Smith MK, Wood WB, Adams WK, Wieman C, Knight JK, Guild N, Su TT.
Department of Molecular, Cellular, and Developmental Biology, University of Colorado, Boulder, CO 80309, USA.
When students answer an in-class conceptual question individually using clickers, discuss it with their neighbors, and then revote on the same question, the percentage of correct answers typically increases. This outcome could result from gains in understanding during discussion, or simply from peer influence of knowledgeable students on their neighbors. To distinguish between these alternatives in an undergraduate genetics course, we followed the above exercise with a second, similar (isomorphic) question on the same concept that students answered individually. Our results indicate that peer discussion enhances understanding, even when none of the students in a discussion group originally knows the correct answer.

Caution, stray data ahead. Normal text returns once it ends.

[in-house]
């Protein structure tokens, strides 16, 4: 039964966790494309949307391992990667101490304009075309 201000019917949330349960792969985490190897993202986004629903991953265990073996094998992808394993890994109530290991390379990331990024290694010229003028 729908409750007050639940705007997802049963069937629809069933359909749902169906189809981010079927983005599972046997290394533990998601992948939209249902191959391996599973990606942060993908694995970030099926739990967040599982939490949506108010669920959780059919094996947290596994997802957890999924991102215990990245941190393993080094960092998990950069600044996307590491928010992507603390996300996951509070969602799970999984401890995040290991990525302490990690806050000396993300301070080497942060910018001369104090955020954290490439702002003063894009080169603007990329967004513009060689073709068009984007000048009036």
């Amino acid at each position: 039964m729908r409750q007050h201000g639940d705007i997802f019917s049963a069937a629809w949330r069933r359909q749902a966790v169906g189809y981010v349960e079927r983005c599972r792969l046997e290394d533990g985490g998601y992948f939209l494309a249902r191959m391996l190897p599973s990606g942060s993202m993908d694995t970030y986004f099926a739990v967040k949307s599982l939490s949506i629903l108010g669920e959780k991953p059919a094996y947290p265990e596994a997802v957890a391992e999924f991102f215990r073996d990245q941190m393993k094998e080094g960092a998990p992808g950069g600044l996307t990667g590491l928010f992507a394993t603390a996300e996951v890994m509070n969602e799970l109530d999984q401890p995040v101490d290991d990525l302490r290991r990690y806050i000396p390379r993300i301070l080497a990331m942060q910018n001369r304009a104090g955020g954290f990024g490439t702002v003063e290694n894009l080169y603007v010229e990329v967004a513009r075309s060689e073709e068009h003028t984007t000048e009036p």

This study suggests that discussion among students in a class can have an important effect on the understanding of difficult concepts, even when no one in the discussion group initially knows the answer. In fact, around half of the students participating in the study reported that having someone in the group who knows the correct answer is unnecessary for the discussion to be productive.